The coffin was brought ashore at Honnørbryggen in downtown Oslo, and from there taken to the nearby Akershus Castle chapel, where the queen was to lie in state until the funeral.

The funeral took place on Thursday 8 December 1938 in Our Saviour’s church – Vår Frelsers Kirke – today called Oslo Domkirke.

Temporary placement of the coffin

After the funeral, the royal coffin was brought back to Akershus Castle and placed in The Margrete Hall – Margretesalen, awaiting the completion of a royal tomb.

Opinions on where the royal burial chamber was to be placed were strong, and St Olav’s Nidaros Cathedral in Trondheim – 500 kilometres north of Oslo – was a location favoured by many.

After much discussion, it was decided that the modern-day kings and queens of Norway were to be laid to rest in the country’s capital – in a mausoleum built in the heart of the monumental Akershus Castle.

This would give the king and his family a chance to visit the queen’s grave, without having to travel halfway through the north-stretched Norwegian territory.

Dramatic days of German occupation in April 1940

The royal coffin was still placed in The Margrete Hall when Hitler-Germany attacked Norway on 9 April 1940.

As the King and the rest of the royal family fled the capital, the queen’s coffin was left alone and unprotected.

In the early days of the war, bombs were dropped nearby, but did not damage The Margrete Hall or the surrounding buildings.

A senior member of the royal household, hoffmarskalk Peter Frederik Broch, and the bishop of Oslo, Eivind Berggrav, decided to move the coffin to a safer place, before the German invaders became aware of it.

On 19 April 1940, the queen’s coffin was secretly transported through the streets of Oslo.

On Saturday 17 December 1949 – nearly ten years later – the newspaper Aftenposten described what happened on that day:

«If a new bombardment should occur, the situation could become critical.

Secondly, one would expect that the Germans – who at this stage had occupied the entire fortress – at any moment could enter the queen’s temporary resting place and find the coffin.

The moving of the queen’s remains was initiated in secrecy.

The bishop was given the keys to the hall by Akershus’ Norwegian commanding officer, and only Norwegians were present and assisted in the undertaking».

From Akershus Castle, the journey went to the Gamle Aker Church – Gamle Aker Kirke – the oldest standing building in modern-day Oslo.

Aftenposten goes on to report:

«The coffin was brought through the streets of the city by car, without attracting any attention.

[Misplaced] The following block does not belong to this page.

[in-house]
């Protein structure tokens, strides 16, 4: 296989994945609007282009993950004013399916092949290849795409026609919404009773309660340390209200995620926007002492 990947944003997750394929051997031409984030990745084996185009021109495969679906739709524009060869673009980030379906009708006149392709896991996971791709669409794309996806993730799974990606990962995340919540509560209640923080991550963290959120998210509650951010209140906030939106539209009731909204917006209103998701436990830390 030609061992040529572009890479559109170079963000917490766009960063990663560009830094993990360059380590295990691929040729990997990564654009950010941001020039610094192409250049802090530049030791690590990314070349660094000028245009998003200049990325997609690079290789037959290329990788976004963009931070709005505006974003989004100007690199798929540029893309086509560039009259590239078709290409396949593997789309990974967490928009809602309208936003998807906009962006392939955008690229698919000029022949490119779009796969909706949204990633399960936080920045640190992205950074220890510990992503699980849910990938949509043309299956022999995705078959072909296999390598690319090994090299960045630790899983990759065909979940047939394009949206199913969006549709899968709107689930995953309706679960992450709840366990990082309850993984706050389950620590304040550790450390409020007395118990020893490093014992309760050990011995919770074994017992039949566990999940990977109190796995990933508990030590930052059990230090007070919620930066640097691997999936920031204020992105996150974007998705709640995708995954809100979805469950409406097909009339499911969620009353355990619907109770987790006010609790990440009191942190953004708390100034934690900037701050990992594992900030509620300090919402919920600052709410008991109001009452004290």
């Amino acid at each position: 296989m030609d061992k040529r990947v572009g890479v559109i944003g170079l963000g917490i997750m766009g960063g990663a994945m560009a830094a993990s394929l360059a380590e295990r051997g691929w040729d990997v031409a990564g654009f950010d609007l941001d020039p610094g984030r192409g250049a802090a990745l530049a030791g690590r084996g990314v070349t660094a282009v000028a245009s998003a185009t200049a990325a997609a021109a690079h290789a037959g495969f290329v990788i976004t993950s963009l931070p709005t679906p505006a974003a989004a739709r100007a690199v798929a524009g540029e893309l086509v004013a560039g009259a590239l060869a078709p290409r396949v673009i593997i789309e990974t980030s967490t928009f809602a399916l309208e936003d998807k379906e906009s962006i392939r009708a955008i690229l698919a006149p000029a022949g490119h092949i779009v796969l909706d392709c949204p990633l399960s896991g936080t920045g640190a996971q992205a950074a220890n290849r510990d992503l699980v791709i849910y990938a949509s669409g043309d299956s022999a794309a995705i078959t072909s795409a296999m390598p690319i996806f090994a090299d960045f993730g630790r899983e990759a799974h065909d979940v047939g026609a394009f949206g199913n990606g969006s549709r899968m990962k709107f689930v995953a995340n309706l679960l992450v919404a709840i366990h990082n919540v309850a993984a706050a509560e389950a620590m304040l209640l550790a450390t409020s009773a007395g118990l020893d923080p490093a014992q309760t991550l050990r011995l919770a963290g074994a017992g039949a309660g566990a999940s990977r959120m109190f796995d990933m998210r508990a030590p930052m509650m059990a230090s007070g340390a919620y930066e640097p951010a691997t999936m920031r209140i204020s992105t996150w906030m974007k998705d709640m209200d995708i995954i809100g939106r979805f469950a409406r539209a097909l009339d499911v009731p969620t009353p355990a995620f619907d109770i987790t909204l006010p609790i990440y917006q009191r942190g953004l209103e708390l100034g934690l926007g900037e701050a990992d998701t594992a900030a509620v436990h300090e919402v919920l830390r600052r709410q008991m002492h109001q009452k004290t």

In the crypt of Gamle Aker Church, an altar was built. On top of the coffin, lay the royal standard and the family wreath.

Afterwards, the crypt was sealed off.

Through the head of the royal household – hoffsjef Wedel Jarlsberg – at that time in the Swedish capital Stockholm – the king was informed of the fact that the queen’s coffin had been moved».

The queen was left to rest alone in this dark and hidden tomb, and the future of her family was at best unclear.

At that time, in April 1940, no one could know if the Norwegian royal family would ever return to its country and its people.

A triumphant return

King Haakon and his family made a triumphant return to Norway after the collapse of Hitler-Germany in 1945.

But it would still take several years before Queen Maud’s final journey would be over.

On 16 December 1949, more than eleven years after her death, Queen Maud’s remains were finally laid to rest in the mausoleum at Akershus Castle.

On that day, Bishop Berggrav consecrated the new royal burial chamber, in the presence of the royal family.

In Gamle Aker Church, we still find a small memorial inscription, etched into one of the floor tiles, recalling that the church was once Queen Maud’s temporary resting place.

The royal mausoleum

Today, Queen Maud rests with her husband King Haakon, her son King Olav, and her daughter-in-law Crown Princess Märtha – in the beautiful but simple royal tomb at Akershus Castle.

Hundreds of visitors visit the royal Akershus burial chamber every year – most of them completely unaware of the queen’s long journey – from her deathbed in London – to this place of eternal rest.

(Aftenposten’s historical archive, n.d.) | MNR.00035

Category: Royalty